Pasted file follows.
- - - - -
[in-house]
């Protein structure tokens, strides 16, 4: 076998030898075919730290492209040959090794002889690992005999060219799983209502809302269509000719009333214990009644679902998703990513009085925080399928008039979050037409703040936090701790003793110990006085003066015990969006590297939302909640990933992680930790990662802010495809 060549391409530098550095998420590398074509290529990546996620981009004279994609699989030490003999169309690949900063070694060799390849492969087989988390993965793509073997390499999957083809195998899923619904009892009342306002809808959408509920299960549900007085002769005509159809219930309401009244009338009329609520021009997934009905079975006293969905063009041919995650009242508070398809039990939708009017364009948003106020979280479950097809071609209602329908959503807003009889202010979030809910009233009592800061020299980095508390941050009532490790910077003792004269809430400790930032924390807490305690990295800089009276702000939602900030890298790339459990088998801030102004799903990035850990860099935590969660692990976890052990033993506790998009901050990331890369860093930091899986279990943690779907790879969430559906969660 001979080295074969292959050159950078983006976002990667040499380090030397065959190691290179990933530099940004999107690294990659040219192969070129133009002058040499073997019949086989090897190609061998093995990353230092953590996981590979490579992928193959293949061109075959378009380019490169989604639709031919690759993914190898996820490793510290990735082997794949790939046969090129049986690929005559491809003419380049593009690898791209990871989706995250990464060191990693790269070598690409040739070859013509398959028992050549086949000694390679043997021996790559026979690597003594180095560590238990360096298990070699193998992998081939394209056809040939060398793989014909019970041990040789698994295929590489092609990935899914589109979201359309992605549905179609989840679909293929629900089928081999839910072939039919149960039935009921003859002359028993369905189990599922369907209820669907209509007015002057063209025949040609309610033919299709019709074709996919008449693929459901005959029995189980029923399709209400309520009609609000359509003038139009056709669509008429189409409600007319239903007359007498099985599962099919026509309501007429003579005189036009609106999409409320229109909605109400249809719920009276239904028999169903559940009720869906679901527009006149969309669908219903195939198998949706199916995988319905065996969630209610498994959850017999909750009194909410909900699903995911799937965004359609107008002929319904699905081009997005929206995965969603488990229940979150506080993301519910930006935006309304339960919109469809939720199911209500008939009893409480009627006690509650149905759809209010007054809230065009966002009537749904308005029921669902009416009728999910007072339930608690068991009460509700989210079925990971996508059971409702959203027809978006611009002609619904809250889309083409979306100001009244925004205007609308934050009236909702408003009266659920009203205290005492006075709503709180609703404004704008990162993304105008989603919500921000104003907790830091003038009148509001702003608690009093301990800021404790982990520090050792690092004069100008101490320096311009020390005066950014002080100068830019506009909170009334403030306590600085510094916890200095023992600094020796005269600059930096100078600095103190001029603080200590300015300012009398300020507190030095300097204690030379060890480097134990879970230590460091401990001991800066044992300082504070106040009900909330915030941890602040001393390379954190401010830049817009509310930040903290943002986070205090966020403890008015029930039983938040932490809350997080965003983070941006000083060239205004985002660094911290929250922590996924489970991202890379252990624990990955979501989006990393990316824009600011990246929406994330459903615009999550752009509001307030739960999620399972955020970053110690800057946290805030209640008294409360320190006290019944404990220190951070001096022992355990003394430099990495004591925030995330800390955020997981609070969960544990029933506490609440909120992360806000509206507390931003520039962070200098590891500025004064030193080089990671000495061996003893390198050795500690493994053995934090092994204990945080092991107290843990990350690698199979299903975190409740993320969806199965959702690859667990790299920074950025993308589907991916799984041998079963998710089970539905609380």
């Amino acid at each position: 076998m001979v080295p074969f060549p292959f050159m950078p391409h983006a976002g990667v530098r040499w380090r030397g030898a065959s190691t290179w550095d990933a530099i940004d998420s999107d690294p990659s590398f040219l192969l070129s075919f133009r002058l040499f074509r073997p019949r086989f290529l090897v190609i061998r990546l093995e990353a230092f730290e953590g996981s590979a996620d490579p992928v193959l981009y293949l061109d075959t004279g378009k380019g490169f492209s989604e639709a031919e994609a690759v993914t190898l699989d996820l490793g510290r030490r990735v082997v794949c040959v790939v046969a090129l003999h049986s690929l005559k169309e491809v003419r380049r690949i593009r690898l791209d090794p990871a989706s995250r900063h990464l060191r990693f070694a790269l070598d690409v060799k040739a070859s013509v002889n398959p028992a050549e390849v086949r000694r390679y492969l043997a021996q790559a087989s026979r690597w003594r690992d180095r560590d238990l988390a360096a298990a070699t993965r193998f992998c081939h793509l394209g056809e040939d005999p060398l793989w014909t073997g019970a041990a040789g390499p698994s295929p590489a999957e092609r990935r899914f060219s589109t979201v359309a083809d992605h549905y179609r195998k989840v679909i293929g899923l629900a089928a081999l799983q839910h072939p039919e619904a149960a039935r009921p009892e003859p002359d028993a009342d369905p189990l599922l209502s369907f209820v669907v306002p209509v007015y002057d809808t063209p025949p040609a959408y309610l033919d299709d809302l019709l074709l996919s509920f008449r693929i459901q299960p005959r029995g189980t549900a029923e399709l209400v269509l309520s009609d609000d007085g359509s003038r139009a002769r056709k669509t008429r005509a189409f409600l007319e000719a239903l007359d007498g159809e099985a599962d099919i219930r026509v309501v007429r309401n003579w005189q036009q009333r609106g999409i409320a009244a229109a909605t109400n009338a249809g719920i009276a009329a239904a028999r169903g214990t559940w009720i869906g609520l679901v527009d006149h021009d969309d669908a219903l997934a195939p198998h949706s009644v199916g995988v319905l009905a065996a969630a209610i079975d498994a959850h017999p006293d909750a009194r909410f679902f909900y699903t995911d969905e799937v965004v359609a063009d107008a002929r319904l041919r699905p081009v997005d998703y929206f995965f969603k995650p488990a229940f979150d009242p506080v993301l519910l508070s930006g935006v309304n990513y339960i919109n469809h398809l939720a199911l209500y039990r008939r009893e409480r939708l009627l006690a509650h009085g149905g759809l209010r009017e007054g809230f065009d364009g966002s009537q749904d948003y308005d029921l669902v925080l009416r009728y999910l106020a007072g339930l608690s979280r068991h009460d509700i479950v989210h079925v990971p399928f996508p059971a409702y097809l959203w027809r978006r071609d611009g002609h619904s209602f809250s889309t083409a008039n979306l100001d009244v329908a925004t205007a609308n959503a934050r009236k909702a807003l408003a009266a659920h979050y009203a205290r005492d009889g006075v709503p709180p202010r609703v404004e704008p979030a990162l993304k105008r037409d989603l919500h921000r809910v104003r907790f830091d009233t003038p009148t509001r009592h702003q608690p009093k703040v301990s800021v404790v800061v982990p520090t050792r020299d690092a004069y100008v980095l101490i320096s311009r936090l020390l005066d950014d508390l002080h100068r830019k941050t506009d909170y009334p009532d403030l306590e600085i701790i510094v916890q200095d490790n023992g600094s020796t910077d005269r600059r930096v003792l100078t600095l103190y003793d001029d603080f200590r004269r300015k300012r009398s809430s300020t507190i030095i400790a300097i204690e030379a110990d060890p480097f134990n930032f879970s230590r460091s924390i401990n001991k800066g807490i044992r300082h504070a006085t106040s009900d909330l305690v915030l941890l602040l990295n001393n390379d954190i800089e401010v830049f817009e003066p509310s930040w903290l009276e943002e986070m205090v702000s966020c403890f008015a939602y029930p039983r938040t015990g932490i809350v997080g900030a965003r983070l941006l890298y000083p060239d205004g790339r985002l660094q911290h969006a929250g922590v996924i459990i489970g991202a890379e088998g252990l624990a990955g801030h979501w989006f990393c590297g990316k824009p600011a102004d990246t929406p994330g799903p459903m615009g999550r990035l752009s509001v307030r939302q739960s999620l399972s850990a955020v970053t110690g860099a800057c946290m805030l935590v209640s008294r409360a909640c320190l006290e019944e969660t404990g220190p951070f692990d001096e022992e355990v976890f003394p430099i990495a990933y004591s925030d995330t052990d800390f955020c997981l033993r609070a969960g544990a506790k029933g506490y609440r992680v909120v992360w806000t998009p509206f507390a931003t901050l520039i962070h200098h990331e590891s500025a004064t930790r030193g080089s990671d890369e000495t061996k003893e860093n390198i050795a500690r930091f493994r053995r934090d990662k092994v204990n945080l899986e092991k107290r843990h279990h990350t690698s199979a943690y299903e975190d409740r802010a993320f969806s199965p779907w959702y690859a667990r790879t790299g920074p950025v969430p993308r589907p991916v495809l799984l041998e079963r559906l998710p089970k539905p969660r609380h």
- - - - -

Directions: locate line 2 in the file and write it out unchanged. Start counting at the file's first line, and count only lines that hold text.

């Protein structure tokens, strides 16, 4: 076998030898075919730290492209040959090794002889690992005999060219799983209502809302269509000719009333214990009644679902998703990513009085925080399928008039979050037409703040936090701790003793110990006085003066015990969006590297939302909640990933992680930790990662802010495809 060549391409530098550095998420590398074509290529990546996620981009004279994609699989030490003999169309690949900063070694060799390849492969087989988390993965793509073997390499999957083809195998899923619904009892009342306002809808959408509920299960549900007085002769005509159809219930309401009244009338009329609520021009997934009905079975006293969905063009041919995650009242508070398809039990939708009017364009948003106020979280479950097809071609209602329908959503807003009889202010979030809910009233009592800061020299980095508390941050009532490790910077003792004269809430400790930032924390807490305690990295800089009276702000939602900030890298790339459990088998801030102004799903990035850990860099935590969660692990976890052990033993506790998009901050990331890369860093930091899986279990943690779907790879969430559906969660 001979080295074969292959050159950078983006976002990667040499380090030397065959190691290179990933530099940004999107690294990659040219192969070129133009002058040499073997019949086989090897190609061998093995990353230092953590996981590979490579992928193959293949061109075959378009380019490169989604639709031919690759993914190898996820490793510290990735082997794949790939046969090129049986690929005559491809003419380049593009690898791209990871989706995250990464060191990693790269070598690409040739070859013509398959028992050549086949000694390679043997021996790559026979690597003594180095560590238990360096298990070699193998992998081939394209056809040939060398793989014909019970041990040789698994295929590489092609990935899914589109979201359309992605549905179609989840679909293929629900089928081999839910072939039919149960039935009921003859002359028993369905189990599922369907209820669907209509007015002057063209025949040609309610033919299709019709074709996919008449693929459901005959029995189980029923399709209400309520009609609000359509003038139009056709669509008429189409409600007319239903007359007498099985599962099919026509309501007429003579005189036009609106999409409320229109909605109400249809719920009276239904028999169903559940009720869906679901527009006149969309669908219903195939198998949706199916995988319905065996969630209610498994959850017999909750009194909410909900699903995911799937965004359609107008002929319904699905081009997005929206995965969603488990229940979150506080993301519910930006935006309304339960919109469809939720199911209500008939009893409480009627006690509650149905759809209010007054809230065009966002009537749904308005029921669902009416009728999910007072339930608690068991009460509700989210079925990971996508059971409702959203027809978006611009002609619904809250889309083409979306100001009244925004205007609308934050009236909702408003009266659920009203205290005492006075709503709180609703404004704008990162993304105008989603919500921000104003907790830091003038009148509001702003608690009093301990800021404790982990520090050792690092004069100008101490320096311009020390005066950014002080100068830019506009909170009334403030306590600085510094916890200095023992600094020796005269600059930096100078600095103190001029603080200590300015300012009398300020507190030095300097204690030379060890480097134990879970230590460091401990001991800066044992300082504070106040009900909330915030941890602040001393390379954190401010830049817009509310930040903290943002986070205090966020403890008015029930039983938040932490809350997080965003983070941006000083060239205004985002660094911290929250922590996924489970991202890379252990624990990955979501989006990393990316824009600011990246929406994330459903615009999550752009509001307030739960999620399972955020970053110690800057946290805030209640008294409360320190006290019944404990220190951070001096022992355990003394430099990495004591925030995330800390955020997981609070969960544990029933506490609440909120992360806000509206507390931003520039962070200098590891500025004064030193080089990671000495061996003893390198050795500690493994053995934090092994204990945080092991107290843990990350690698199979299903975190409740993320969806199965959702690859667990790299920074950025993308589907991916799984041998079963998710089970539905609380």